Following two crashes involving Boeing 737 MAX aircraft (Lion Air Flight 610 on October 29, 2018, and Ethiopian Airlines Flight 302 on March 10, 2019), the 737 MAX was grounded by aviation regulators around the world. In Canada, the 737 MAX has been grounded since March 13, 2019.
After an extensive safety review process spanning 20 months, the United States Federal Aviation Administration (FAA) issued an Order on November 18, 2020, rescinding the grounding order. The FAA also issued an Airworthiness Directive detailing design changes required before a return to service. New pilot training requirements were also issued.
Canada decided not to adopt the FAA Airworthiness Directive and has now issued its own set of requirements that will allow the commercial operation of the 737 MAX in Canadian airspace as early as January 20, 2021. On January 18, 2021, Transport Canada issued its own Airworthiness Directive, setting out the required modifications to be made to the aircraft prior to its return to service. Interestingly, the Canadian Airworthiness Directive does not adopt the FAA approval, and includes additional safety requirements.
The Canadian Airworthiness Directive requires the installation of new software for the flight control computer to address the now well-known issues related to the 737 MAX Maneuvering Characteristics Augmentation System (MCAS). In addition, the MAX display system software will now include as standard the “AOA DISAGREE” alert on all such aircraft (this was an option originally purchased by approximately one-fifth of 737 MAX purchasers). Also included is an enhanced flight deck procedure that provides the option for a pilot-in-command to disable a “stick shaker” warning if it is activated by an angle of attack sensor system failure.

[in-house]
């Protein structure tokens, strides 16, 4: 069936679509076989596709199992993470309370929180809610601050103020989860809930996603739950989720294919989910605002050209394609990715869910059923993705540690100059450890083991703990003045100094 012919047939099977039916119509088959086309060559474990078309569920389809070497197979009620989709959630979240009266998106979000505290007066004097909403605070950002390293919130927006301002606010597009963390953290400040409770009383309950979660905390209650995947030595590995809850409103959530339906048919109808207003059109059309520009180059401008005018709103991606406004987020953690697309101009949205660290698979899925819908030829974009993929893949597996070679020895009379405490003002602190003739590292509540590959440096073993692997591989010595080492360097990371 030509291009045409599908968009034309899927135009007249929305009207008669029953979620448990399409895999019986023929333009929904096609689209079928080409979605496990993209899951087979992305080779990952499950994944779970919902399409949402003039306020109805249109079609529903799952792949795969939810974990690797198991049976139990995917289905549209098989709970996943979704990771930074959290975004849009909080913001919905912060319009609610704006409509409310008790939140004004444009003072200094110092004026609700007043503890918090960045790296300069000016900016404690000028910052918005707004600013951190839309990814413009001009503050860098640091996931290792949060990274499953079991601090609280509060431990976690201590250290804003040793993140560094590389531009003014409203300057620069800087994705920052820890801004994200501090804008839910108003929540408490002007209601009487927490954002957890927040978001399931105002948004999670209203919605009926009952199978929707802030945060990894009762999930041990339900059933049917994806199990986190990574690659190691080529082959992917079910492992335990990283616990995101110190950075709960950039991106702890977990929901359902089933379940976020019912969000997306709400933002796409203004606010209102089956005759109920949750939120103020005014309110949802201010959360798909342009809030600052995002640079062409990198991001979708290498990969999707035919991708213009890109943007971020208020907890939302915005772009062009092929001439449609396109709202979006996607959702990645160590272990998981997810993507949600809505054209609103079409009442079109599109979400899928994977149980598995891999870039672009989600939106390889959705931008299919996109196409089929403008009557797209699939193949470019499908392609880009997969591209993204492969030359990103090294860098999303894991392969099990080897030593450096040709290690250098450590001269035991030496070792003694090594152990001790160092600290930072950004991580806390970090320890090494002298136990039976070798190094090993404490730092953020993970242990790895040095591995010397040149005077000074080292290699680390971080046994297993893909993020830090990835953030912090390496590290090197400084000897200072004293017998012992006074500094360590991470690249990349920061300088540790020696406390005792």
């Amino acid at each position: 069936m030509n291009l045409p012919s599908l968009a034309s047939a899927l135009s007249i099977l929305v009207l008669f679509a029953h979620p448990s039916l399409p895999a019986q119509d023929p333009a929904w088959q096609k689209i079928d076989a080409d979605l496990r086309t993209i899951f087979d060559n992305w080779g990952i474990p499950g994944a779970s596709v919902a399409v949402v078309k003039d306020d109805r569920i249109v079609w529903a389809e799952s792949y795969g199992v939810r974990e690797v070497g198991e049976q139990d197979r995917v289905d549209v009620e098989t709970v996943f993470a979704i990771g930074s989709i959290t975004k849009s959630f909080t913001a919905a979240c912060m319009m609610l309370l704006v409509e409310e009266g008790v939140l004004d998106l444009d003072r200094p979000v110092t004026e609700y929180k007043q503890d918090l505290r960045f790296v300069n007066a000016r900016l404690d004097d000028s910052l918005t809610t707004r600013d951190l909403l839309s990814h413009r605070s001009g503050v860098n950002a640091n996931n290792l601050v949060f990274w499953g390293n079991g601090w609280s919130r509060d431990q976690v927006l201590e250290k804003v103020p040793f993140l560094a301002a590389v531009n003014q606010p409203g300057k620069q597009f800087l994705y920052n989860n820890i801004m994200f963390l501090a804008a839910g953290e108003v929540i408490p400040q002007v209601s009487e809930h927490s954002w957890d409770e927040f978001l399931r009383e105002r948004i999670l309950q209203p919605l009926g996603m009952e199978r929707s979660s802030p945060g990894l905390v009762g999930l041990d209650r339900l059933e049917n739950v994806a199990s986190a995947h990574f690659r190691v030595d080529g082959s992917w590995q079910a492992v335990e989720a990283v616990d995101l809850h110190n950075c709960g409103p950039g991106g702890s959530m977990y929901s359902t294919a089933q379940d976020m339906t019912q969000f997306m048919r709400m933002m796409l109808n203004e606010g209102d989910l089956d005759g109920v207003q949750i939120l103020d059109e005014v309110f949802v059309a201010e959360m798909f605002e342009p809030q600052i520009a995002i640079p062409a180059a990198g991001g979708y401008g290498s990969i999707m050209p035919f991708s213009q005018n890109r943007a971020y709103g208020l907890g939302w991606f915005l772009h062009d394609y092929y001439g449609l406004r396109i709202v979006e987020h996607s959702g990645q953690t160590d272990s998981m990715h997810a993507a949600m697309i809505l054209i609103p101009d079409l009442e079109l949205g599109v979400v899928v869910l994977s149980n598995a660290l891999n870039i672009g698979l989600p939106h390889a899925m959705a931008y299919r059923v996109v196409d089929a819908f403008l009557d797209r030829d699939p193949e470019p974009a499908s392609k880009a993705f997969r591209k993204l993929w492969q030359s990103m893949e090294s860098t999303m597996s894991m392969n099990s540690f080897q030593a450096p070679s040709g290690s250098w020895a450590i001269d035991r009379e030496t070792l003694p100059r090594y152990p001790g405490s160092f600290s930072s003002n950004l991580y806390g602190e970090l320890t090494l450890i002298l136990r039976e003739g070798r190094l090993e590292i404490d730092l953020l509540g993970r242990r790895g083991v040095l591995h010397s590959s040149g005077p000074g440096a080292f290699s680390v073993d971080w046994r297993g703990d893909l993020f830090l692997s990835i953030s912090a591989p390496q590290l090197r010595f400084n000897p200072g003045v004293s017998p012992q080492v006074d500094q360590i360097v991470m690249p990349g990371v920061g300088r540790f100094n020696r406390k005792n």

Transport Canada has also issued an Interim Order setting out expectations and requirements for additional training for Boeing 737 MAX crew members. The revised training programs for the three major Canadian operators were approved on December 21, 2020, and these airlines have been actively training their pilots since that time.
Finally, Transport Canada is also lifting the existing Notice to Airmen (NOTAM) on January 20, 2021, which prohibited the commercial operation of the Boeing 737 MAX in Canadian airspace.
The 737 MAX accidents and grounding will undoubtedly play a role in future certification processes faced by manufacturers of new aircraft. It will also be interesting to see whether certification requirements will vary across jurisdictions in the future, as we have seen with the return of the 737 MAX.
*Photo courtesy of Boeing.